In a prior article, “eDiscovery Trends that will Likely Impact Corporate Counsel in 2017” I discussed the increased role that Corporate Counsel needs to have in all facets of litigation regarding their enterprise to make sure that outside counsel are providing true inclusive full service advice. Today I am going to focus on some eDiscovery tips for outside counsel to make sure that they are providing the services that Corporate Counsel expect and need. eDiscovery is getting more complicated, not less. Keeping up-to-date on rules changes, case law and interpretation is now a requirement for attorneys practicing law related to eDiscovery, and in many ways it has become a sub-specialty of the practice of law.
Read and Understand the Rules
While this seems to be an obvious requirement, it is amazing how many practitioners are not familiar with the nuances of either the Federal or State rules that may apply to the case they are litigating. It is imperative that Outside Counsel have the requisite expertise in order to supply defensible services to their corporate clients. The Federal Rules of Civil Procedure (FRCP) provide the framework for an attorney’s obligation in handling eDiscovery and it should be noted that they are quite different than “traditional” discovery rules.
Focus on the information that is provided in the footnotes and working notes of the rules, these often provide details on what the group is truly trying to achieve with the language that the crafted. In addition, many states have separate eDiscovery rules which vary from the FRCP. As they say, the devil is in the details, and with the relatively new FRCP that went into effect at the end of 2016, the details are still being fleshed out and implemented in different ways. The procedural requirements in eDiscovery are fundamental to providing service to your corporate counsel clients.
Read the Current Rulings
The single best way to truly understand the rules is not to just read them in the abstract, but rather to see how they are being interpreted in active cases with details that provide context and meaning. There are many Federal judges that specialize in eDiscovery expertise that have taken pains to write very explicit and detailed opinions on how the rules should be applied in a specific case. Staying up to date on recent decisions is imperative to truly understanding the practical implementation of the rules and the pitfalls that will be encountered if rules are not followed. Again, State specific cases also contain information that is important to incorporate in your practice.
Become Familiar with the Lexicon
Like every specific type of law, eDiscovery has its own language. It is not impenetrable, but there are terms of art that have specific meaning and are often technical in nature. If you don’t understand the language, it is difficult to become fluent and provide the level of service that your corporate counsel requires. I have often heard lawyers say they went to law school because they weren’t good at science or math, but that word smithing made sense to them. eDiscovery is just a different flavor of word smithing.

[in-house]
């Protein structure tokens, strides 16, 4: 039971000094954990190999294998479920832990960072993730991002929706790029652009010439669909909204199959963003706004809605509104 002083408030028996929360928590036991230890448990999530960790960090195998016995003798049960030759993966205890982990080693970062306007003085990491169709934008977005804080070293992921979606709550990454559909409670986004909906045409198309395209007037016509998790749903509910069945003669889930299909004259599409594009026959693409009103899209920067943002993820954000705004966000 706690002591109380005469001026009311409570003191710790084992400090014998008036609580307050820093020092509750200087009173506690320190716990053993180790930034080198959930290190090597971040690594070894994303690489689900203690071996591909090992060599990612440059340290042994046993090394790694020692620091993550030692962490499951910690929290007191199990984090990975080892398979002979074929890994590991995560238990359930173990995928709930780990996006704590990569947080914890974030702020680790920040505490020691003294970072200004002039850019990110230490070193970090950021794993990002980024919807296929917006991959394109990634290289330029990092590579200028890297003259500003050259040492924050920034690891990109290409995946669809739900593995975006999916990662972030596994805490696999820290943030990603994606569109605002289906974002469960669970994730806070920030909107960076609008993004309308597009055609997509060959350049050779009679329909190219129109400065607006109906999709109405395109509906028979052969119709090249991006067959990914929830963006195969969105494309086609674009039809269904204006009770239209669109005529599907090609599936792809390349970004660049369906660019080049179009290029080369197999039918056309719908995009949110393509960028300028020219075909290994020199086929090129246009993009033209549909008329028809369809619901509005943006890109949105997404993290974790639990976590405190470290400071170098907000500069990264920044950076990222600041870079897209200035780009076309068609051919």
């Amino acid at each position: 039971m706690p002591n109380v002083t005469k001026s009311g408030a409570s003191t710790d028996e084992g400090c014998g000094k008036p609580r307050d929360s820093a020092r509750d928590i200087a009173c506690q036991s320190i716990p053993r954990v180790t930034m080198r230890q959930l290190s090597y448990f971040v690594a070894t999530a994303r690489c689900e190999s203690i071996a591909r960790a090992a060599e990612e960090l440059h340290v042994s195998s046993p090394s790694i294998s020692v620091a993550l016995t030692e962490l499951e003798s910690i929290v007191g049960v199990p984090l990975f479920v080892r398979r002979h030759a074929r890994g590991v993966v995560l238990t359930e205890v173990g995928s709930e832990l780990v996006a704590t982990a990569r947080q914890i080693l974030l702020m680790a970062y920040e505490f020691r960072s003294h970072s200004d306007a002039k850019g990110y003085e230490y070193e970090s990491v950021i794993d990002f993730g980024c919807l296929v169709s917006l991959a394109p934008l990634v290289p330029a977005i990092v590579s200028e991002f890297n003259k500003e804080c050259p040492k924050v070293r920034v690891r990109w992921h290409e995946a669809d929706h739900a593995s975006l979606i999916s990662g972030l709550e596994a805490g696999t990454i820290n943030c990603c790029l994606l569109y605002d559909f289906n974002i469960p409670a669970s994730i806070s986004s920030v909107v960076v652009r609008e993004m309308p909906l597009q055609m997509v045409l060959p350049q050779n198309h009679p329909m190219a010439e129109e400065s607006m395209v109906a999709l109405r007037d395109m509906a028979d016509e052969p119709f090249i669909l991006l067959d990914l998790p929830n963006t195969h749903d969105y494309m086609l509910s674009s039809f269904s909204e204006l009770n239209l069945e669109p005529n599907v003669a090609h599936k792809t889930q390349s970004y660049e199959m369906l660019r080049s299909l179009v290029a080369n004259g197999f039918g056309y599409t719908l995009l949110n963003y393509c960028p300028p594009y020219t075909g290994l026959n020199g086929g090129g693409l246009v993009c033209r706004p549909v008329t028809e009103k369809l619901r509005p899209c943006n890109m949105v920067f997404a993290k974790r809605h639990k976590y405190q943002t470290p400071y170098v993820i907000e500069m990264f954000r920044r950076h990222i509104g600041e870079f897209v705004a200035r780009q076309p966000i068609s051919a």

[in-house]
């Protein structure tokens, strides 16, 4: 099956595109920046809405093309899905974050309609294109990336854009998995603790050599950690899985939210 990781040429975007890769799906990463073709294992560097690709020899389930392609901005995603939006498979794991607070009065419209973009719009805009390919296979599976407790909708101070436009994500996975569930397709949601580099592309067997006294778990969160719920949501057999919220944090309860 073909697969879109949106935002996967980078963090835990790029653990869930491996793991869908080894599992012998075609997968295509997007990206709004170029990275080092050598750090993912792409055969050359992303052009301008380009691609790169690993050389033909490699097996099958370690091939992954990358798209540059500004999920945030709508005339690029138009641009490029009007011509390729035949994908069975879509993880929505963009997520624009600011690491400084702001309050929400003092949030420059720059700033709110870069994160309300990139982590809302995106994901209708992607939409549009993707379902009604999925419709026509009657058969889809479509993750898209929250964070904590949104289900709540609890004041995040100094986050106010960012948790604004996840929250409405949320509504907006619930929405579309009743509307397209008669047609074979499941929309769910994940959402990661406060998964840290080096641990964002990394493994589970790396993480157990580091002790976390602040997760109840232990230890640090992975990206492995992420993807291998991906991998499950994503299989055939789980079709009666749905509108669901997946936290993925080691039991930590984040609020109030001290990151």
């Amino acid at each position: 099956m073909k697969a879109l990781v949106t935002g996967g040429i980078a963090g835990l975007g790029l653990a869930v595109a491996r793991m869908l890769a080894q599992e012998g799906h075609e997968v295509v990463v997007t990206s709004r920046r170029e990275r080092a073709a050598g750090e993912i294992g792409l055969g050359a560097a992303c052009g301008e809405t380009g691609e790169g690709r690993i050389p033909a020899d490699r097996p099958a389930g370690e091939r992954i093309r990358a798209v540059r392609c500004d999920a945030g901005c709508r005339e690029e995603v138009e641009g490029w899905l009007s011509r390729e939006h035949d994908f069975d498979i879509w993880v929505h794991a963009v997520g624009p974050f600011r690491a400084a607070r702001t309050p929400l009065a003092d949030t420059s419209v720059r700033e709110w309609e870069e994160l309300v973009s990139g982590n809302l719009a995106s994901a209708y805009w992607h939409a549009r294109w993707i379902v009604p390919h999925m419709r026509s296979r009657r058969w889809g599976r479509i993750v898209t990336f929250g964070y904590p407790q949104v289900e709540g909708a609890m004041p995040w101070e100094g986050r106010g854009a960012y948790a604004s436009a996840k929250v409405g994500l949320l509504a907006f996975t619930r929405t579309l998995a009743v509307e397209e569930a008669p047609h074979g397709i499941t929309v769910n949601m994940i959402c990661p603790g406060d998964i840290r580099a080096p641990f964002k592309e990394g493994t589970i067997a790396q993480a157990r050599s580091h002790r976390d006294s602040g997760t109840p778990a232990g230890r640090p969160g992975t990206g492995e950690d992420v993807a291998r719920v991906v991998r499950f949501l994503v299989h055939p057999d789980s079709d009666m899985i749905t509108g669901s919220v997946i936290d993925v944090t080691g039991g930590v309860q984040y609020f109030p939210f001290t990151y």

While eDiscovery is often somewhat technical, it just takes a little time to master the words and terms specific to eDiscovery and data. You want to be sure that you understand what you are arguing for or against because judges do not want to waste their time overseeing eDiscovery disputes that are the result of a lack of understanding. There are a number of eDiscovery glossaries available online to provide the definitions that you need to negotiate not only with the opposition, but your own in house team as well.(Two free ones are: http://www.edrm.net/collections/edrmglossary/ and https://thesedonaconference.org/download-pub/3757.
While it sounds like a very quant term, all it means is that you need to know where your data is located, early on in the process. Without this knowledge, you will be stymied when it comes time to identify, collect and preserve it. This requires extensive communication with your clients IT staff, and if it is an ongoing client, the time to perform this operation is long before you need access to it. Insisting that your client has a Records Management Policy and enforces it will save them time and money moving forward.
So insist that meetings with the IT staff occur early and often and that they understand the need to update this material constantly. Network locations, custodians, OS and application data as well as volumes of data are important pieces of information to have on day 1 so that litigation holds can be placed immediately to assure that relevant data is preserved, while at the same time not over preserving data. Being prepared ahead of time with this information may well make you the ‘reasonable’ party when you are arguing with the opposition and ultimately the court bout the difficulty of producing everything the opposition requested. Gaining the cooperation and understanding of the IT department is the key to a successful data gathering strategy. Their input and ideas are essential to responding correctly and completely too all eDiscovery requests.
Meet with Inside Counsel
Perhaps most importantly, you need to meet with Inside Counsel to discuss all these issues. They need to recognize the importance of all these issues and how they affect their organization, both negatively and positively. They need to understand how to use the FRCP and State rules to their advantage, which can’t be achieved if they don’t understand their responsibilities on an ongoing basis. After all, being prepared is what 95 % of practicing law is all about.